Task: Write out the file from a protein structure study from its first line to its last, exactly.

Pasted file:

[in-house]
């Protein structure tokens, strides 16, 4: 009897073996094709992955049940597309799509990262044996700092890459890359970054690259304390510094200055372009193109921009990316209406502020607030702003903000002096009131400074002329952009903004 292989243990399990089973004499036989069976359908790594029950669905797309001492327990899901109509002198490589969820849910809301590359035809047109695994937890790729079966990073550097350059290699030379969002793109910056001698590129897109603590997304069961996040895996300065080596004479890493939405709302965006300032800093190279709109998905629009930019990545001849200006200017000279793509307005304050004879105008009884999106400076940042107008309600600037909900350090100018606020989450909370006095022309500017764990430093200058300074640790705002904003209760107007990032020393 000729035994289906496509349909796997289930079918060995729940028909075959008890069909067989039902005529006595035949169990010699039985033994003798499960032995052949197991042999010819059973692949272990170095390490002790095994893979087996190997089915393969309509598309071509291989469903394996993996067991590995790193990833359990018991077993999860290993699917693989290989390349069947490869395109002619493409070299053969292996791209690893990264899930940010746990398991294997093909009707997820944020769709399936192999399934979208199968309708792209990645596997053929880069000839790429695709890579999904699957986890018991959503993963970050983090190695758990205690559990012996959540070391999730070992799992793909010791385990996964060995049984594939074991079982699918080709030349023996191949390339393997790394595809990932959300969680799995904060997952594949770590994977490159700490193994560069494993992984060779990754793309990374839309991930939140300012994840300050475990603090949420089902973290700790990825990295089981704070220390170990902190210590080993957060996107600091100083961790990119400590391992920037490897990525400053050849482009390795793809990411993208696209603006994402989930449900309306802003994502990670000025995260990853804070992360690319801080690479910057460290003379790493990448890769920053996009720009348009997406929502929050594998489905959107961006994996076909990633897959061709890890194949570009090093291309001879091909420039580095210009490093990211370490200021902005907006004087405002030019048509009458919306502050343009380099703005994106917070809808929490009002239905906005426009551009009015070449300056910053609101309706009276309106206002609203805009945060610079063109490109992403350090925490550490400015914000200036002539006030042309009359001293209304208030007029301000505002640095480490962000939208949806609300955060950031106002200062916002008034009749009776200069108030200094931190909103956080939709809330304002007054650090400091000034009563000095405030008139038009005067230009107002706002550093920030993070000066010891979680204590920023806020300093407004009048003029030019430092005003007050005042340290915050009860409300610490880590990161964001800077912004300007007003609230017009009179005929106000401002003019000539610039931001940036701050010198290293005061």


[in-house]
């Protein structure tokens, strides 16, 4: 009897073996094709992955049940597309799509990262044996700092890459890359970054690259304390510094200055372009193109921009990316209406502020607030702003903000002096009131400074002329952009903004 292989243990399990089973004499036989069976359908790594029950669905797309001492327990899901109509002198490589969820849910809301590359035809047109695994937890790729079966990073550097350059290699030379969002793109910056001698590129897109603590997304069961996040895996300065080596004479890493939405709302965006300032800093190279709109998905629009930019990545001849200006200017000279793509307005304050004879105008009884999106400076940042107008309600600037909900350090100018606020989450909370006095022309500017764990430093200058300074640790705002904003209760107007990032020393 000729035994289906496509349909796997289930079918060995729940028909075959008890069909067989039902005529006595035949169990010699039985033994003798499960032995052949197991042999010819059973692949272990170095390490002790095994893979087996190997089915393969309509598309071509291989469903394996993996067991590995790193990833359990018991077993999860290993699917693989290989390349069947490869395109002619493409070299053969292996791209690893990264899930940010746990398991294997093909009707997820944020769709399936192999399934979208199968309708792209990645596997053929880069000839790429695709890579999904699957986890018991959503993963970050983090190695758990205690559990012996959540070391999730070992799992793909010791385990996964060995049984594939074991079982699918080709030349023996191949390339393997790394595809990932959300969680799995904060997952594949770590994977490159700490193994560069494993992984060779990754793309990374839309991930939140300012994840300050475990603090949420089902973290700790990825990295089981704070220390170990902190210590080993957060996107600091100083961790990119400590391992920037490897990525400053050849482009390795793809990411993208696209603006994402989930449900309306802003994502990670000025995260990853804070992360690319801080690479910057460290003379790493990448890769920053996009720009348009997406929502929050594998489905959107961006994996076909990633897959061709890890194949570009090093291309001879091909420039580095210009490093990211370490200021902005907006004087405002030019048509009458919306502050343009380099703005994106917070809808929490009002239905906005426009551009009015070449300056910053609101309706009276309106206002609203805009945060610079063109490109992403350090925490550490400015914000200036002539006030042309009359001293209304208030007029301000505002640095480490962000939208949806609300955060950031106002200062916002008034009749009776200069108030200094931190909103956080939709809330304002007054650090400091000034009563000095405030008139038009005067230009107002706002550093920030993070000066010891979680204590920023806020300093407004009048003029030019430092005003007050005042340290915050009860409300610490880590990161964001800077912004300007007003609230017009009179005929106000401002003019000539610039931001940036701050010198290293005061």